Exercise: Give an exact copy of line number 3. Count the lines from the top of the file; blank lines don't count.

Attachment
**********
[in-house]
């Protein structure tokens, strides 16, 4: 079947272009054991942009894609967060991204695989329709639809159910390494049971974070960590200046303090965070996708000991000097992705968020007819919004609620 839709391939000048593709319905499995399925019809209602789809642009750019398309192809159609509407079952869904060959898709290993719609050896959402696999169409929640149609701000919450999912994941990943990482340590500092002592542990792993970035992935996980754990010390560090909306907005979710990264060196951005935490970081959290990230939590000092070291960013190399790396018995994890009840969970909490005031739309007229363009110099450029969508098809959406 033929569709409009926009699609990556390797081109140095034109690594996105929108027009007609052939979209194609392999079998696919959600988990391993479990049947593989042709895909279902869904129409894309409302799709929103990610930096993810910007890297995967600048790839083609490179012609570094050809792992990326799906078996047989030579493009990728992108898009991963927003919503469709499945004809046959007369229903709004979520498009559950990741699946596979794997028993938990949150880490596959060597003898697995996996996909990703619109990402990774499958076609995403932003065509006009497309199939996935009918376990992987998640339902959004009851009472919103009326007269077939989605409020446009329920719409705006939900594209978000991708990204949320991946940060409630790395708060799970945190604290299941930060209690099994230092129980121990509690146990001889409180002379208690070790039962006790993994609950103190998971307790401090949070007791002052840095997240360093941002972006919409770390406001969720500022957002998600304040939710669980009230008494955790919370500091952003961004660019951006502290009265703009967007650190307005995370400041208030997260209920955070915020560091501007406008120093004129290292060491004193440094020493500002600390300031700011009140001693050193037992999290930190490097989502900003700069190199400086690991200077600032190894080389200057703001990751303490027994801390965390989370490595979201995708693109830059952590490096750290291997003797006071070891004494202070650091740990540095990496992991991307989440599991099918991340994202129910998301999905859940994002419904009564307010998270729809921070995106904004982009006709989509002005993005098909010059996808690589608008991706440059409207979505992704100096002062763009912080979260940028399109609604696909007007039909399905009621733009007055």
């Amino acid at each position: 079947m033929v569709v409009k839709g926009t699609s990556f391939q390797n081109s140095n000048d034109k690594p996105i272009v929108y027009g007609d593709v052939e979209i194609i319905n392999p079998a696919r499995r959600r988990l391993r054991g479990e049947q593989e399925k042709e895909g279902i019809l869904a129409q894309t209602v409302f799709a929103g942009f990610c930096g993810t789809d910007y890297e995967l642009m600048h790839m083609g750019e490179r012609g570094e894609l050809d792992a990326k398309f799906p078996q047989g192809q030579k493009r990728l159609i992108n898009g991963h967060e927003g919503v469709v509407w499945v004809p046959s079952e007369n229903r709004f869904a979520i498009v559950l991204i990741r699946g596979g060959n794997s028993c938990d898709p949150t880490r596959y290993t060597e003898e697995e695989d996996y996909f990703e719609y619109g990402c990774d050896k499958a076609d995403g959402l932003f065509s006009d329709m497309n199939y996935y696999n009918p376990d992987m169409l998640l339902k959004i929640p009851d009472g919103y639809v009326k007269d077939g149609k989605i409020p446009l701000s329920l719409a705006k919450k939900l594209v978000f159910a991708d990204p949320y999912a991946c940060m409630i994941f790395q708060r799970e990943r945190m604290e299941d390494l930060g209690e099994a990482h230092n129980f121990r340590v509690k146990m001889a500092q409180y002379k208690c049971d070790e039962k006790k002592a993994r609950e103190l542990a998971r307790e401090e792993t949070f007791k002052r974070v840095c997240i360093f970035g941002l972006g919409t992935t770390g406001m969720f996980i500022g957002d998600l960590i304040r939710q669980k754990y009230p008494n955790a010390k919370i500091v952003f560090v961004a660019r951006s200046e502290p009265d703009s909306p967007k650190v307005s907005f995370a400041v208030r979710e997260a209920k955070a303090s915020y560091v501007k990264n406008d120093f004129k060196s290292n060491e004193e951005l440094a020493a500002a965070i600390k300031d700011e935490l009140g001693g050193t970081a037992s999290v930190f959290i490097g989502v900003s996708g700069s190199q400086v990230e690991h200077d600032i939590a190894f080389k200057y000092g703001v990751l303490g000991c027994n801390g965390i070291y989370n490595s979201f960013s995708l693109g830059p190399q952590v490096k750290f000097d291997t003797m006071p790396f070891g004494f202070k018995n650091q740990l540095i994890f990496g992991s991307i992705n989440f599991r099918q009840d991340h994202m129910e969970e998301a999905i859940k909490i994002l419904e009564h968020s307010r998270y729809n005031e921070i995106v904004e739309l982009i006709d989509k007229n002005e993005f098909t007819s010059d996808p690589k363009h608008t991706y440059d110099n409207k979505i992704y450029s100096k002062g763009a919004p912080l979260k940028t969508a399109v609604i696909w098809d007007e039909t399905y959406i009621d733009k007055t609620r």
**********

């Amino acid at each position: 079947m033929v569709v409009k839709g926009t699609s990556f391939q390797n081109s140095n000048d034109k690594p996105i272009v929108y027009g007609d593709v052939e979209i194609i319905n392999p079998a696919r499995r959600r988990l391993r054991g479990e049947q593989e399925k042709e895909g279902i019809l869904a129409q894309t209602v409302f799709a929103g942009f990610c930096g993810t789809d910007y890297e995967l642009m600048h790839m083609g750019e490179r012609g570094e894609l050809d792992a990326k398309f799906p078996q047989g192809q030579k493009r990728l159609i992108n898009g991963h967060e927003g919503v469709v509407w499945v004809p046959s079952e007369n229903r709004f869904a979520i498009v559950l991204i990741r699946g596979g060959n794997s028993c938990d898709p949150t880490r596959y290993t060597e003898e697995e695989d996996y996909f990703e719609y619109g990402c990774d050896k499958a076609d995403g959402l932003f065509s006009d329709m497309n199939y996935y696999n009918p376990d992987m169409l998640l339902k959004i929640p009851d009472g919103y639809v009326k007269d077939g149609k989605i409020p446009l701000s329920l719409a705006k919450k939900l594209v978000f159910a991708d990204p949320y999912a991946c940060m409630i994941f790395q708060r799970e990943r945190m604290e299941d390494l930060g209690e099994a990482h230092n129980f121990r340590v509690k146990m001889a500092q409180y002379k208690c049971d070790e039962k006790k002592a993994r609950e103190l542990a998971r307790e401090e792993t949070f007791k002052r974070v840095c997240i360093f970035g941002l972006g919409t992935t770390g406001m969720f996980i500022g957002d998600l960590i304040r939710q669980k754990y009230p008494n955790a010390k919370i500091v952003f560090v961004a660019r951006s200046e502290p009265d703009s909306p967007k650190v307005s907005f995370a400041v208030r979710e997260a209920k955070a303090s915020y560091v501007k990264n406008d120093f004129k060196s290292n060491e004193e951005l440094a020493a500002a965070i600390k300031d700011e935490l009140g001693g050193t970081a037992s999290v930190f959290i490097g989502v900003s996708g700069s190199q400086v990230e690991h200077d600032i939590a190894f080389k200057y000092g703001v990751l303490g000991c027994n801390g965390i070291y989370n490595s979201f960013s995708l693109g830059p190399q952590v490096k750290f000097d291997t003797m006071p790396f070891g004494f202070k018995n650091q740990l540095i994890f990496g992991s991307i992705n989440f599991r099918q009840d991340h994202m129910e969970e998301a999905i859940k909490i994002l419904e009564h968020s307010r998270y729809n005031e921070i995106v904004e739309l982009i006709d989509k007229n002005e993005f098909t007819s010059d996808p690589k363009h608008t991706y440059d110099n409207k979505i992704y450029s100096k002062g763009a919004p912080l979260k940028t969508a399109v609604i696909w098809d007007e039909t399905y959406i009621d733009k007055t609620r």